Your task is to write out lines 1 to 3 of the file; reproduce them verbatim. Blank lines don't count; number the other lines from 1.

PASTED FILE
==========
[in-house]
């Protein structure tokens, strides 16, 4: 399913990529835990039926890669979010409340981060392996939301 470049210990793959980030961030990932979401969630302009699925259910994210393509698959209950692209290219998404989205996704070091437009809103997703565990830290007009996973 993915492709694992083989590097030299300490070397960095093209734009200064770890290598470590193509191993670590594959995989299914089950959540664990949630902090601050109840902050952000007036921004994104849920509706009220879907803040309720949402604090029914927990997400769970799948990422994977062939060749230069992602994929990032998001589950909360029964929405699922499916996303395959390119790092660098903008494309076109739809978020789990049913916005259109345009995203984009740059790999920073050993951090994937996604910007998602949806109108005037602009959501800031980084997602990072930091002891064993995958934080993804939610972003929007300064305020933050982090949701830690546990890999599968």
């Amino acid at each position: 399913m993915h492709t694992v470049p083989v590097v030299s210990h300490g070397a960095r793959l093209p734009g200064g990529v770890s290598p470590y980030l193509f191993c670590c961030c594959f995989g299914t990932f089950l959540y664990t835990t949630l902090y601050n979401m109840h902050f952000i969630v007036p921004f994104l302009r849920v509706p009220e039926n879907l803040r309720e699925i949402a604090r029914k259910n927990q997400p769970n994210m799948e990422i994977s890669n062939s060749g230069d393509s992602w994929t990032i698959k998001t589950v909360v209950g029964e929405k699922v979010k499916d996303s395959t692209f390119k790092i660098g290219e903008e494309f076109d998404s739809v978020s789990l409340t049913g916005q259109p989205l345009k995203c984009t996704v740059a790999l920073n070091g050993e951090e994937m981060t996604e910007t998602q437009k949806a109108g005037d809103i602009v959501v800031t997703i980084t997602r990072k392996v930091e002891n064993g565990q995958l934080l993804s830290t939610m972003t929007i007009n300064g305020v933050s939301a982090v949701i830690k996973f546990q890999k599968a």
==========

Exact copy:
[in-house]
């Protein structure tokens, strides 16, 4: 399913990529835990039926890669979010409340981060392996939301 470049210990793959980030961030990932979401969630302009699925259910994210393509698959209950692209290219998404989205996704070091437009809103997703565990830290007009996973 993915492709694992083989590097030299300490070397960095093209734009200064770890290598470590193509191993670590594959995989299914089950959540664990949630902090601050109840902050952000007036921004994104849920509706009220879907803040309720949402604090029914927990997400769970799948990422994977062939060749230069992602994929990032998001589950909360029964929405699922499916996303395959390119790092660098903008494309076109739809978020789990049913916005259109345009995203984009740059790999920073050993951090994937996604910007998602949806109108005037602009959501800031980084997602990072930091002891064993995958934080993804939610972003929007300064305020933050982090949701830690546990890999599968």
């Amino acid at each position: 399913m993915h492709t694992v470049p083989v590097v030299s210990h300490g070397a960095r793959l093209p734009g200064g990529v770890s290598p470590y980030l193509f191993c670590c961030c594959f995989g299914t990932f089950l959540y664990t835990t949630l902090y601050n979401m109840h902050f952000i969630v007036p921004f994104l302009r849920v509706p009220e039926n879907l803040r309720e699925i949402a604090r029914k259910n927990q997400p769970n994210m799948e990422i994977s890669n062939s060749g230069d393509s992602w994929t990032i698959k998001t589950v909360v209950g029964e929405k699922v979010k499916d996303s395959t692209f390119k790092i660098g290219e903008e494309f076109d998404s739809v978020s789990l409340t049913g916005q259109p989205l345009k995203c984009t996704v740059a790999l920073n070091g050993e951090e994937m981060t996604e910007t998602q437009k949806a109108g005037d809103i602009v959501v800031t997703i980084t997602r990072k392996v930091e002891n064993g565990q995958l934080l993804s830290t939610m972003t929007i007009n300064g305020v933050s939301a982090v949701i830690k996973f546990q890999k599968a």